Owing to its communal nature, it is considered a taboo to be a “hermit” and refuse to engage in social activity. The only reason one can give for staying at home is if they are tired from working or if they have chores to finish at home, otherwise the expectation in Casaran culture is that one mingles with the rest of society. Thus, “hermits” are looked upon with greater suspicion than they may be in Rome or Britain
While Casarans have no social taboo against “revealing” clothing- Casara even has no law against public nudity, owing to its sub-Saharan origins- in the northern desert regions it is often not seen because it is impractical. Closer to the coast one finds people less predisposed to covering themselves, as the climate generally makes layers impractical. However, using nudity or revealing clothing in a sexualized manner is extremely frowned upon in Casara and while “Western-style” pornography is not banned, it is not nearly as heavily consumed. Strip clubs and prostitution are also very uncommon, as both practices are seen as “selfish” and thus contrast with the ideal of communalism.
The Casarans have their own religion. It is thought their practices evolved from a previous sub-Saharan grouping that has since gone extinct, but research on this topic is still ongoing. Thus, their language is unique as are many of their other rituals. There are no formal gathering times required, but Casarans are still expected to salute the gods (most of which are actually goddesses, and the salute one does towards a god or a goddess depends on the activity) before partaking in an activity and are expected to visit one of the many temples for Resto, the goddess held to “inspire” Arges I, and pray to her. Thus, Casaran parlance is full of many different salutations and sayings and it is not uncommon to hear them uttered in daily discourse.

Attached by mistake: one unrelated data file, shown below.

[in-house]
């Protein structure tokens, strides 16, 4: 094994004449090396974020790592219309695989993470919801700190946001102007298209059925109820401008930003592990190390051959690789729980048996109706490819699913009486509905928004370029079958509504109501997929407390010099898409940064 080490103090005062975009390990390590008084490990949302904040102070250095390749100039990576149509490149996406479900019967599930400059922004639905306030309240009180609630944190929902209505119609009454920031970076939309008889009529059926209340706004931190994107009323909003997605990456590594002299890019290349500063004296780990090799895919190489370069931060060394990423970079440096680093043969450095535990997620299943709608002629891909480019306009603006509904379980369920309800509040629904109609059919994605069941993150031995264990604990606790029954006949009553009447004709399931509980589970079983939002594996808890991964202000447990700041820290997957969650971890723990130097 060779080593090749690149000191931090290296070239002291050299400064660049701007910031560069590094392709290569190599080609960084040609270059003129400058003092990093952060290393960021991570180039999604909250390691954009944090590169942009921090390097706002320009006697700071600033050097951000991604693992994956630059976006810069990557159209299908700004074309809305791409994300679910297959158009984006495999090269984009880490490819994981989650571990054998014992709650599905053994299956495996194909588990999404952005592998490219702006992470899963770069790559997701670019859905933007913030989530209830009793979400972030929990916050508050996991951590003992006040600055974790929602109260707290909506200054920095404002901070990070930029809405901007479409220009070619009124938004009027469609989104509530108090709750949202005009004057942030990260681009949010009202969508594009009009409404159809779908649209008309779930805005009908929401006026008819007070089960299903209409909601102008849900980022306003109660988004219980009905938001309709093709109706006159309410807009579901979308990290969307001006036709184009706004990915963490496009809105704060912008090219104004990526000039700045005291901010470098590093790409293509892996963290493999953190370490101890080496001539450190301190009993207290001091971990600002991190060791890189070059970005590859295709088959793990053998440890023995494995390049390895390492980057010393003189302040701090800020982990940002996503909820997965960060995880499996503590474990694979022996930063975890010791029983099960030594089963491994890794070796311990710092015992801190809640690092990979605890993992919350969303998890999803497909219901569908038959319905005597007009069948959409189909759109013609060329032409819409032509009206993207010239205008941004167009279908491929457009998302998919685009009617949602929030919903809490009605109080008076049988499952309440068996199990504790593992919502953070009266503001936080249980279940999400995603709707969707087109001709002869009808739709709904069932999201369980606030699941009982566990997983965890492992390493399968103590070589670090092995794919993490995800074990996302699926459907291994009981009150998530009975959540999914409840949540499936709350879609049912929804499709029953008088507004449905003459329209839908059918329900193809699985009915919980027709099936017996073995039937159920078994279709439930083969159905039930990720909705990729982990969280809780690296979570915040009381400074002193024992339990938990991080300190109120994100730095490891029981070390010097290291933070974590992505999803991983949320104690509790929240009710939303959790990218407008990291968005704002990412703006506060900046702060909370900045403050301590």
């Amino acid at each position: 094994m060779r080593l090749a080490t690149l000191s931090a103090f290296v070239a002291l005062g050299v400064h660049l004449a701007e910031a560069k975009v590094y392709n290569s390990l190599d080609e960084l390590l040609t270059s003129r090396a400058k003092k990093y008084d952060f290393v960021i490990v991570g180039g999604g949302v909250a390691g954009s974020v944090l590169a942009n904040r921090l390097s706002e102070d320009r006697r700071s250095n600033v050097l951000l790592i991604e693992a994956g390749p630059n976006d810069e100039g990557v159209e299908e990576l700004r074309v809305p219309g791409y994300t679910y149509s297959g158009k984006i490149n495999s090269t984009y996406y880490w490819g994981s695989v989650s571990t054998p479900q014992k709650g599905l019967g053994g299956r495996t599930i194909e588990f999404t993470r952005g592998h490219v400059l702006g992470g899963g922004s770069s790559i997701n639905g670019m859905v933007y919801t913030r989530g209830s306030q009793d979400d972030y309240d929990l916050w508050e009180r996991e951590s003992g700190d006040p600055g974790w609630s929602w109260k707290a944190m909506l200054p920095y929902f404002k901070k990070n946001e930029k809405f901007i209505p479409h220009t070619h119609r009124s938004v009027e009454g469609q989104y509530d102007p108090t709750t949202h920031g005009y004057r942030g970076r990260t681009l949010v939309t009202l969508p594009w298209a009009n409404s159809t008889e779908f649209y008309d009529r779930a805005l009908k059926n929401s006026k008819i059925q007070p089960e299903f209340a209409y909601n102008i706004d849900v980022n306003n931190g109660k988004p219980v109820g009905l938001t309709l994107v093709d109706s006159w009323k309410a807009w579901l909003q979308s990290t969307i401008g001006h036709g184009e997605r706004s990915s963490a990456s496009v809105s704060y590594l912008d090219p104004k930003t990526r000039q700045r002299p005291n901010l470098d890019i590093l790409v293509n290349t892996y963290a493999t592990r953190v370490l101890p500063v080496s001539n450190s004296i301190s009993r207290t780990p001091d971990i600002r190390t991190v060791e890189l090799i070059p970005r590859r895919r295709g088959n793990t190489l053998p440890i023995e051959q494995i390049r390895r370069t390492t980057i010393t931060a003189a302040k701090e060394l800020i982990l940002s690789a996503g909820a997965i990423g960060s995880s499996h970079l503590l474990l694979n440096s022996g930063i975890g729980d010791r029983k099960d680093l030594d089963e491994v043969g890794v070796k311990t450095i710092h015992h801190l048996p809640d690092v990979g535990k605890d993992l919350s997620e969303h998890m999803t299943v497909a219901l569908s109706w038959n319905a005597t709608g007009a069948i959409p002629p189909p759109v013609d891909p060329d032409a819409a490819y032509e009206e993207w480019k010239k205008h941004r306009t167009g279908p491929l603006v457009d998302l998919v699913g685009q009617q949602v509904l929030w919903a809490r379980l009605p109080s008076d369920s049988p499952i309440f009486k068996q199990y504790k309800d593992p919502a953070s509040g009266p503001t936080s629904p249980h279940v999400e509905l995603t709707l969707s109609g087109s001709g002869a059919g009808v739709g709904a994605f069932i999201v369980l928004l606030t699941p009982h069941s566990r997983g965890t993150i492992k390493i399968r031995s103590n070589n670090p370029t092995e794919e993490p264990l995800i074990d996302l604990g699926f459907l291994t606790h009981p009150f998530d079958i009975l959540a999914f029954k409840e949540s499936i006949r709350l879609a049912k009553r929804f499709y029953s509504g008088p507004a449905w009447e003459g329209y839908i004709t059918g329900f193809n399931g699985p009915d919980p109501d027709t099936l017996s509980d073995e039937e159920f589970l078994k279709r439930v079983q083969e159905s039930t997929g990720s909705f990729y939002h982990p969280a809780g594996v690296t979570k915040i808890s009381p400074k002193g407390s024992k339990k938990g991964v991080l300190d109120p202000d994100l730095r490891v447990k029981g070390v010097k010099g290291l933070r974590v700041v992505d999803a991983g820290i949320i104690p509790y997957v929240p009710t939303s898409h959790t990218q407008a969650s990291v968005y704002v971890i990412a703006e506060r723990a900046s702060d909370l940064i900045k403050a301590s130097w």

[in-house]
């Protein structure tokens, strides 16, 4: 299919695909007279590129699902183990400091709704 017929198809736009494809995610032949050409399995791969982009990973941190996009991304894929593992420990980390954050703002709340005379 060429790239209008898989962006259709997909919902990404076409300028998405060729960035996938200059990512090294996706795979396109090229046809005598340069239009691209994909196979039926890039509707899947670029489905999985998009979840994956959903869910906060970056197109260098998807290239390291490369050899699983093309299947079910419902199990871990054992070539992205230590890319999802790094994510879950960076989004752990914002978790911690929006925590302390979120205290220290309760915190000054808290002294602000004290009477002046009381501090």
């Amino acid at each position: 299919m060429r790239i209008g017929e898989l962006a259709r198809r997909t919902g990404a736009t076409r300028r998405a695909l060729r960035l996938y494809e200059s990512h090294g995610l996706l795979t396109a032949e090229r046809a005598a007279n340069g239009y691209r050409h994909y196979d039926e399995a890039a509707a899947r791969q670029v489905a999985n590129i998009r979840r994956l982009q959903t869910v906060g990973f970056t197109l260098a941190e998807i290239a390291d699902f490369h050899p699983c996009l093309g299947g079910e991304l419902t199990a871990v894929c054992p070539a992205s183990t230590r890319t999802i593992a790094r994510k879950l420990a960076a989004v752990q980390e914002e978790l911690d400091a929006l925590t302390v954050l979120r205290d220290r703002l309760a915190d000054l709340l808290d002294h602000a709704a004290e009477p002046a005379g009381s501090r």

One of the more unique aspects of Casaran religion is their funeral ritual. Upon someone’s death, the Casarans believe one transfers to another lifeform, with that transfer based upon their conduct as a human. Creatures such as birds, owing to the freedom of air and the proximity to the heavens, are seen as favourable creatures to turn into, while creatures such as fish, owing to the restrictiveness of swimming and the proximity to the underworld, are seen as undesirable. Most of the time, the creature selected is a bird, although at the funeral of convicted killers it is more common for fish to be used. Thus, you will see at a funeral the skeleton of the desired lifeform (the skeletons now being made synthetically) hanging above the casket, with prayers being said to implore the gods to transform the dead person into the desired creature. The skeleton is then taken down and brought to a room that only the priest is allowed into. This room connects to the back of the temple, with doors that open to the outside. These doors are connected to a bell, which rings when the doors are opened. According to lore, after the skeleton is brought into the room it is actually transformed into the intended creature which is then promptly released, although in practice it is just stored in a special box with the doors opening to air. Sometimes an actual creature, held in a cage, is used to mimic the transformation by having it released into the wild, but settings and the particular temple’s finances may not allow for that to happen. Once the release is finished, a party celebrating the deceased person’s life begins, which oftentimes lasts into the night.